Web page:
The theme of the halftime show at Super Bowl XXII in 1988 was “Something Grand.” Naturally, it featured 88 tuxedoed pianists playing 88 grand pianos. Rounding out the program were 400 swing band performers, 300 Jazzercisers, 44 Rockettes, two marching bands, and Chubby Checker telling everyone to “Twist Again."

3. Elvis Impersonator Performs the World’s Largest Card Trick

Many of the music industry's most successful pop stars—like Prince, Madonna, and, uh, Milli Vanilli—were at the height of their fame in 1989, but none of them appeared at Super Bowl XXIII. Instead, the NFL hired an Elvis Presley-impersonating magician to perform. The show, titled “BeBop Bamboozled,” was a tribute to the 1950s, and it featured Elvis Presto performing “the world’s largest card trick.” It also may have included the world's largest eye exam: The show boasted 3D effects, and viewers were urged to pick up special glasses before the game. If the visuals didn't pop like they were supposed to, people were told to see an eye doctor.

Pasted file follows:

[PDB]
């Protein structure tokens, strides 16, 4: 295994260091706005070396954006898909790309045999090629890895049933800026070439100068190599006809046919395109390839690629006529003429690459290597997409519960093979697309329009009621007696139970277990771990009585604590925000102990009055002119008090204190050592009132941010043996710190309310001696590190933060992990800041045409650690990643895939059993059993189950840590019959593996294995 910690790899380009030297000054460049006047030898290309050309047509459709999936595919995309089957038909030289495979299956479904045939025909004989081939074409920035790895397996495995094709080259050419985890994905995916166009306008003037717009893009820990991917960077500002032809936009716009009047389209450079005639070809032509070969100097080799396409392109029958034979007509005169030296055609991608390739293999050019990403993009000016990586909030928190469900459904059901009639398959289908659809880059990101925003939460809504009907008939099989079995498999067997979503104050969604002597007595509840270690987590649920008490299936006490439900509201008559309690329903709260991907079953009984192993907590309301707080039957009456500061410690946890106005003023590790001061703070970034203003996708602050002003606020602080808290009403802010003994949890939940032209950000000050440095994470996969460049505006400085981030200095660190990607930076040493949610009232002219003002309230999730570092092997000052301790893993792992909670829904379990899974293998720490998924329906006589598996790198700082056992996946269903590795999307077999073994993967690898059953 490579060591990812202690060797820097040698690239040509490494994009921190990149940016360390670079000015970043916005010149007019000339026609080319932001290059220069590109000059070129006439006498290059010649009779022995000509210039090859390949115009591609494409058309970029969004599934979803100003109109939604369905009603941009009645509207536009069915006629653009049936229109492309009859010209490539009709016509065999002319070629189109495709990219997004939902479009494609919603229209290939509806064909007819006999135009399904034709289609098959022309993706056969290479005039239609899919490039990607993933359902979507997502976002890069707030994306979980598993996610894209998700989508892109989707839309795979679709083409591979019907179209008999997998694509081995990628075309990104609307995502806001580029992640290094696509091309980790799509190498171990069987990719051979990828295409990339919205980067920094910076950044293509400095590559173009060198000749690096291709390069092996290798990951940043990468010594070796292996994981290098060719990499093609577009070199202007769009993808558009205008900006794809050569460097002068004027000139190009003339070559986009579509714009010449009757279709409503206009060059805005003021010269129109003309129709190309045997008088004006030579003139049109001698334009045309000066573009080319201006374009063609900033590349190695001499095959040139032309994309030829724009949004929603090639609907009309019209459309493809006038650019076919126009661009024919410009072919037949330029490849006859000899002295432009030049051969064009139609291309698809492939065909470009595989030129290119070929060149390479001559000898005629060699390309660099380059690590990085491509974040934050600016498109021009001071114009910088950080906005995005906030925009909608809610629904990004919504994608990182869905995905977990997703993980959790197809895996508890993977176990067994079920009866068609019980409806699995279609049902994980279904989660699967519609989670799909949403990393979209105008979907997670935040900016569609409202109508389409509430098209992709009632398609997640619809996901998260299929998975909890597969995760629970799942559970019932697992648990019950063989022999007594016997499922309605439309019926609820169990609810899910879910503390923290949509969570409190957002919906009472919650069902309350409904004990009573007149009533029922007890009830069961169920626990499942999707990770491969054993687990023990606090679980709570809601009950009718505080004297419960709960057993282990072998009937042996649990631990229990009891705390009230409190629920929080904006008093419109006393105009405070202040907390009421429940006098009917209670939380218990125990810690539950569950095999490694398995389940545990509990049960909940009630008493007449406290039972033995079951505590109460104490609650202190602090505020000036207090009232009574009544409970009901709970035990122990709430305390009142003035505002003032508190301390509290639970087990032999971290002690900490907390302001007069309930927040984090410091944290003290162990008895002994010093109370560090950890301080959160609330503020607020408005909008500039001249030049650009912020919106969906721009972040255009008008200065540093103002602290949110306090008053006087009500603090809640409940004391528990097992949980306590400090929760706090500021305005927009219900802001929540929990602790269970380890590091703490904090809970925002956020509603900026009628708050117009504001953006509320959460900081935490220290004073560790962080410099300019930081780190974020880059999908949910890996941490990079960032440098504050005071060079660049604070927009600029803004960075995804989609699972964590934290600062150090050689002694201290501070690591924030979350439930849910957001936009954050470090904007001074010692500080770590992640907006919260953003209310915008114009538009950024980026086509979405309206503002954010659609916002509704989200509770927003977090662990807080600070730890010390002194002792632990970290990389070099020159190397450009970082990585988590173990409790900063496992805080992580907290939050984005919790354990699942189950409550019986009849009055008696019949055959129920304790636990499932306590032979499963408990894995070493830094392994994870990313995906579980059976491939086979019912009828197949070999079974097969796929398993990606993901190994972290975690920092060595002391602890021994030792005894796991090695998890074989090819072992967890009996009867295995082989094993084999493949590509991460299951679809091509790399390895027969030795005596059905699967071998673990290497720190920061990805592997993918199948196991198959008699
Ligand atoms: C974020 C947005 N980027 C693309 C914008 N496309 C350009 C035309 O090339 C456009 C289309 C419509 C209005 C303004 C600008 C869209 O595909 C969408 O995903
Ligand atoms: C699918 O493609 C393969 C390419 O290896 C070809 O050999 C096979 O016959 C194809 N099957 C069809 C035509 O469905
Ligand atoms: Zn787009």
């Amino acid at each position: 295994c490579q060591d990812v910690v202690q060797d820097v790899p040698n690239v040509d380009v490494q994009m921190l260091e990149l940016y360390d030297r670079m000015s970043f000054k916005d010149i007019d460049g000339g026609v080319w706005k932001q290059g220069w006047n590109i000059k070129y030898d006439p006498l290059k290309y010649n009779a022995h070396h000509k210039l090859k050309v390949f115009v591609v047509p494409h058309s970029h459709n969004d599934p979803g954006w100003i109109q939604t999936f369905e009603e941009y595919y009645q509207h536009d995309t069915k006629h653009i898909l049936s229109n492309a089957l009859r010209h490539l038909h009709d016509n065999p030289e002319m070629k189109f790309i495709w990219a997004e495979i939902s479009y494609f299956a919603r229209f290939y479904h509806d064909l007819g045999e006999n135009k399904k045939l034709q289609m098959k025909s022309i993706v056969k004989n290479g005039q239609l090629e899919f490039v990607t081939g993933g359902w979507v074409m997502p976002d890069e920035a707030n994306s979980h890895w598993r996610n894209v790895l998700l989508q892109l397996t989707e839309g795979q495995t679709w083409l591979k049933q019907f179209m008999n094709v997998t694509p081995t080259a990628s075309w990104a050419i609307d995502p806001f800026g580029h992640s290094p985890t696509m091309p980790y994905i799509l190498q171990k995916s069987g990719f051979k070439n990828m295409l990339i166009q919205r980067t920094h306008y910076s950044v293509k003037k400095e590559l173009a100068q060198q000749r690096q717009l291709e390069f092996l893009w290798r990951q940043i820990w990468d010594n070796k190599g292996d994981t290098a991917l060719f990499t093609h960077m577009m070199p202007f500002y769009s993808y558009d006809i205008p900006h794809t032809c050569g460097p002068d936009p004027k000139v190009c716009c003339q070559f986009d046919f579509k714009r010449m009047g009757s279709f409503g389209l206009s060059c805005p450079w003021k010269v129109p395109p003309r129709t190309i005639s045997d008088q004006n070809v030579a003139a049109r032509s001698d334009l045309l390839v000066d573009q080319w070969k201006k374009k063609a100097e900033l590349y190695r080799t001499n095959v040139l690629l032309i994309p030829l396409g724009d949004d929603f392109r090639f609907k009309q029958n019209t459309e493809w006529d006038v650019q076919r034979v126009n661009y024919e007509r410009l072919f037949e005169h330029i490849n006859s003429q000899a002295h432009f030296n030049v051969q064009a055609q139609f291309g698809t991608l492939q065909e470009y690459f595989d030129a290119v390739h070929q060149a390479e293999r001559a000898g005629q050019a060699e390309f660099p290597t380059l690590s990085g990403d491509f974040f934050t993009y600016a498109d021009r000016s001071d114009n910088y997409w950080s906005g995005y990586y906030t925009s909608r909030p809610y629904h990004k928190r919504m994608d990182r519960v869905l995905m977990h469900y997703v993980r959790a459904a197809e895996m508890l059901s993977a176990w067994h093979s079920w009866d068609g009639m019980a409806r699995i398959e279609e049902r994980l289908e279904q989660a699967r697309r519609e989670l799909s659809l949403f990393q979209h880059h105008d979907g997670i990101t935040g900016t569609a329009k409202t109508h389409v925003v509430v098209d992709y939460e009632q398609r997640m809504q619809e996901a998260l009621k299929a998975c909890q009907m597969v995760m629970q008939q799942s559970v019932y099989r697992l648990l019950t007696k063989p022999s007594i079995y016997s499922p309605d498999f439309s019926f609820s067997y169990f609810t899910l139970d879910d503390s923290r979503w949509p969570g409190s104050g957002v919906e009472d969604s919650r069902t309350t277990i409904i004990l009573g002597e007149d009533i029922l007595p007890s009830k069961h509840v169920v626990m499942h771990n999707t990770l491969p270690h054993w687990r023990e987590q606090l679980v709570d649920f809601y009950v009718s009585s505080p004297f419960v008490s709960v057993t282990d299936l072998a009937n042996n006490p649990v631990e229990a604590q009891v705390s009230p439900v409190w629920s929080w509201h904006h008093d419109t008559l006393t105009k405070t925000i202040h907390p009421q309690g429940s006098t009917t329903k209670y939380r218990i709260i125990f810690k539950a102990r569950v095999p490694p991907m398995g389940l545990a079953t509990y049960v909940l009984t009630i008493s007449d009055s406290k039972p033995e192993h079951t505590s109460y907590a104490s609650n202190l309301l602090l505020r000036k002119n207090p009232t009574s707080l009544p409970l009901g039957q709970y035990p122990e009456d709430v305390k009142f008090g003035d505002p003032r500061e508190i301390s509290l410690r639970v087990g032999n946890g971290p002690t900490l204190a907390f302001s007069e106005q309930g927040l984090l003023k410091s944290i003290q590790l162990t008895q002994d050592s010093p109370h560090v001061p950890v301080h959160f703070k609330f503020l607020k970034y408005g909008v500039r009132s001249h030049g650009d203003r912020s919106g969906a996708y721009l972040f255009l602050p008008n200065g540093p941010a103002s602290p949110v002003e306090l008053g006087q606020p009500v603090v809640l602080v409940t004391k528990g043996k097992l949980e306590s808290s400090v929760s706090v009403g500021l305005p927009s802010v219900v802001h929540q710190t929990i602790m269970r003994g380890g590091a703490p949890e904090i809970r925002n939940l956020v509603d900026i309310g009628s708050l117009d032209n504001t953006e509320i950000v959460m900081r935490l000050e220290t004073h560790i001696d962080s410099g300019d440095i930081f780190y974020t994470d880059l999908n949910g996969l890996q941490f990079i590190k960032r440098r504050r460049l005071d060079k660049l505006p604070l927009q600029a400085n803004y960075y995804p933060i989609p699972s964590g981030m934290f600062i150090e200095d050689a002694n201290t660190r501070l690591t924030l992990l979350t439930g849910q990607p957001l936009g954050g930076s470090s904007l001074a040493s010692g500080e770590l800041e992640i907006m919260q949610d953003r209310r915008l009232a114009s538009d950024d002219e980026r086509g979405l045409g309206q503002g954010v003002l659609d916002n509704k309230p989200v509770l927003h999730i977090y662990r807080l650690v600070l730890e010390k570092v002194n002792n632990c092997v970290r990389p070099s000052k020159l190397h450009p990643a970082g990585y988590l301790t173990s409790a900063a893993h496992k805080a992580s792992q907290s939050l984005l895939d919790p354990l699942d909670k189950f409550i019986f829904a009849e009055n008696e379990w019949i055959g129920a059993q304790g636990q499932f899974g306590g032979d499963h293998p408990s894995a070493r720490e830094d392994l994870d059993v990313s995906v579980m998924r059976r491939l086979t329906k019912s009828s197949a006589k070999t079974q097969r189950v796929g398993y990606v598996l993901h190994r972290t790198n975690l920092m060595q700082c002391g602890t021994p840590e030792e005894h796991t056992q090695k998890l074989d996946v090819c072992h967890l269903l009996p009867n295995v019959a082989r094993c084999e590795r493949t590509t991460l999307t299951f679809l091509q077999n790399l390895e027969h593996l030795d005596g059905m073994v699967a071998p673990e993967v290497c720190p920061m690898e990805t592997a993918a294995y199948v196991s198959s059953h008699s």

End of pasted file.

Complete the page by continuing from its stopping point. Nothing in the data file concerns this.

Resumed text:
4. The Peanuts Salute New Orleans

Super Bowl XXIV featured one of the last halftime acts that was completely devoid of any musical megastars. The biggest celebrity at the 1990 halftime show was Snoopy. Part of the show’s theme was the “40th Anniversary of 'Peanuts,'” and to celebrate the milestone, performers dressed as Peanuts characters and danced on stage. The other half of the theme was “Salute to New Orleans”—not necessarily the first thing that comes to mind when you think of the comic strip.

5. A Tribute to the Winter Olympics